Several horses killed in Ocala barn fire
Published: Sunday, April 1, 2012 at 6:29 p.m.
Last Modified: Sunday, April 1, 2012 at 6:29 p.m.
Nine horses died Sunday at McKathan Farms during a barn fire in Reddick.
“It's really, really sad. It's terrible,” said J.B. McKathan, son to the owners of the farm — James and Jocelyn McKathan — following the blaze. “No one got (seriously) hurt. That was the blessing.”
J.B. Mckathan arrived at the farm after firefighters had already extinguished the flames.
The cause of the morning fire is as yet unknown but not suspicious, said Jessica Greene, spokeswoman for Marion County Fire Rescue. The state Fire Marshal's Office is investigating.
Greene said that firefighters reported that due to the “high heat” nature of the fire within the barn, the horses likely died from the heat and flames and not smoke inhalation.
One farm worker was injured during the blaze, suffering a few first-degree and second-degree burns, she said.
He did not want to go to the hospital for further treatment.
Firefighters received the telephone call at 10:31 a.m. and arrived at the 6939 West Highway 316 farm at 10:40 a.m. to find that 75 percent of the barn was engulfed in flames. It took firefighters 28 minutes before they had the fire under control.
Because the structure was unstable during the blaze, firefighters did not enter the barn, Greene said. Emergency workers also heard “small explosions” believed to aerosol cans igniting.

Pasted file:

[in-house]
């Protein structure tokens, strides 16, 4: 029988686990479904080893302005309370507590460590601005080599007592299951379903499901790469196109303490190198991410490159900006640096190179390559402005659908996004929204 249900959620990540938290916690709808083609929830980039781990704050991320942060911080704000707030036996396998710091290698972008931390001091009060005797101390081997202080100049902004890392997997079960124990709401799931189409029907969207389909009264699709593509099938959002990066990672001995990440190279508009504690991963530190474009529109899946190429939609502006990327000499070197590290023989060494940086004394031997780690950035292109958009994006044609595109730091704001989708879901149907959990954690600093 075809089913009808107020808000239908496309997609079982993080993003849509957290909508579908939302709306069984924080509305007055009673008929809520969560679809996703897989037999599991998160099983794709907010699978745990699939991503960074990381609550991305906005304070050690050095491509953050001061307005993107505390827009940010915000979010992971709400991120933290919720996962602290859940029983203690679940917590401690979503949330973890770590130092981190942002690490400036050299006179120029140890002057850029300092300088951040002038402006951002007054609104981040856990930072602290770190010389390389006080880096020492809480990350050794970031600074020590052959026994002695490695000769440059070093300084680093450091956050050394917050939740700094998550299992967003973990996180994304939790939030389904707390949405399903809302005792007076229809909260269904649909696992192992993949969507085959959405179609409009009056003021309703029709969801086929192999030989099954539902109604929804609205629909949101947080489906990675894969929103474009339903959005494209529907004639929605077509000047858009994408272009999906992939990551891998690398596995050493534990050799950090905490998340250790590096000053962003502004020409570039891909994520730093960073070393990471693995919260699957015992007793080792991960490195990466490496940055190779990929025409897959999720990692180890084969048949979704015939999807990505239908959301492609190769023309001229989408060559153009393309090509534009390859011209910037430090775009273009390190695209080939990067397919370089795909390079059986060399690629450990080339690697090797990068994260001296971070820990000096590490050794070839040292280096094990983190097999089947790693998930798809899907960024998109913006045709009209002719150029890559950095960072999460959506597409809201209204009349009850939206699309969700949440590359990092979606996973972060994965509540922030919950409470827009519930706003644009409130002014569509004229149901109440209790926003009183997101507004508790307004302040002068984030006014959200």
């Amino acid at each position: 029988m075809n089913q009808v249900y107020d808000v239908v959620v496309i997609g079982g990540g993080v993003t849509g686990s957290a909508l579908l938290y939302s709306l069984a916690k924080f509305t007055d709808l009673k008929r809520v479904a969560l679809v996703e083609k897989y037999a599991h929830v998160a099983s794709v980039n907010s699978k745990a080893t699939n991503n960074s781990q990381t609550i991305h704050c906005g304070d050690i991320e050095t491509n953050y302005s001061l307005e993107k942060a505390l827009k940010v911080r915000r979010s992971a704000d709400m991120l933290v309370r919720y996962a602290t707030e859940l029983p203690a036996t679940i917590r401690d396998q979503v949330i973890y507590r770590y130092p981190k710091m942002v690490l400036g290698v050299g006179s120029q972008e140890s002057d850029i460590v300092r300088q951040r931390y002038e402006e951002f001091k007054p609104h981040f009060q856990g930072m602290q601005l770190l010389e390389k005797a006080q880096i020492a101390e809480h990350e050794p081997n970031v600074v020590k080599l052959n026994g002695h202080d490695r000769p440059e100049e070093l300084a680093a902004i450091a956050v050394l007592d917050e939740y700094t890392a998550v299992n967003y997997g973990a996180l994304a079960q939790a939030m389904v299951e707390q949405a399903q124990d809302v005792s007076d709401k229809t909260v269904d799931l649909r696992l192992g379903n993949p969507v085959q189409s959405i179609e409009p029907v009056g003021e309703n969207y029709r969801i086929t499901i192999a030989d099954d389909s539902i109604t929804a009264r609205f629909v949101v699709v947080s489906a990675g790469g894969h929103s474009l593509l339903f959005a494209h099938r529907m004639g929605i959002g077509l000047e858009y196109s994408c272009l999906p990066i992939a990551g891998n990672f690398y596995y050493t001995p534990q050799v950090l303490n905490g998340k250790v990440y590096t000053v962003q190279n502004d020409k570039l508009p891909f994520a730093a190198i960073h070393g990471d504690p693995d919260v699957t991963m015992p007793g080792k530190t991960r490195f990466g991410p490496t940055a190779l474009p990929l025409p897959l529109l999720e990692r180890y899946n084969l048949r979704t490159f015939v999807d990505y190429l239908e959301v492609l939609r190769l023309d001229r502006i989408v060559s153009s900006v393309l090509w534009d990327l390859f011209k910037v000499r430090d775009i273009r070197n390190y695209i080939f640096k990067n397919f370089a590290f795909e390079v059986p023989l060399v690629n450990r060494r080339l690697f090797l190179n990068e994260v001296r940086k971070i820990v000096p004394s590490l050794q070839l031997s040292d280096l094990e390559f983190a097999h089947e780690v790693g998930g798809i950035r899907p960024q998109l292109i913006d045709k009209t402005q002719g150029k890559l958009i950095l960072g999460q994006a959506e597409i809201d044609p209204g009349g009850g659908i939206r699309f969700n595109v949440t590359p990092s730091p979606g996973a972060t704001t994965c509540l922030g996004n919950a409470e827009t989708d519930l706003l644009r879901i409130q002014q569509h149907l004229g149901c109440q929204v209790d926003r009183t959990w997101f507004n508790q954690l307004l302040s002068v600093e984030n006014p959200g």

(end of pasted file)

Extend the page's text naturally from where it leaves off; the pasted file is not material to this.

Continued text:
J.B. McKathan said a neighbor saw the fire and rushed to the barn to free the animals. The barn was 60 feet wide and about 200 feet long and was semi-enclosed.
Greene said the neighbor and farm workers managed to lead five horses to safety before firefighters arrived. Those horses are doing well. Three more were also rescued by the neighbor and farm workers as firefighters arrived; their fate is uncertain.
“But they were burned, so we don't know if they're going to make it,” McKathan said.
All of the dead and injured thoroughbred horses belonged to the farm's owners and not to clients, J.B. McKathan said.
Jocelyn McKathan would not comment to the Star-Banner by telephone, saying only that she was too upset to speak.
J.B. McKathan said his parents were returning from church when they saw firefighters at the scene.
The large number of horse deaths due to a fire in Marion County is not unique to McKathan Farms.
In 2002, an Ocala Stud Farm training barn caught fire, killing 22 horses, most belonging to clients of the farm.
Investigators believed the cause of that fire was an electrical malfunction, but no specific source was ever determined. No foul play was suspected in that fire.
The McKathan name is well known in the Ocala-area horse industry.
James B. “Luke” McKathan, owner of McKathan Farms, has raced both thoroughbred and quarter horses.
He has two sons who followed in the trade: J.B. McKathan and Kevin McKathan. The McKathan family moved to the Ocala area from South Florida to begin training and selling horses.
The McKathan family has had connections to several stakes horses during the past decades.
Reach Fred Hiers at email@example.com and 352-867-4157.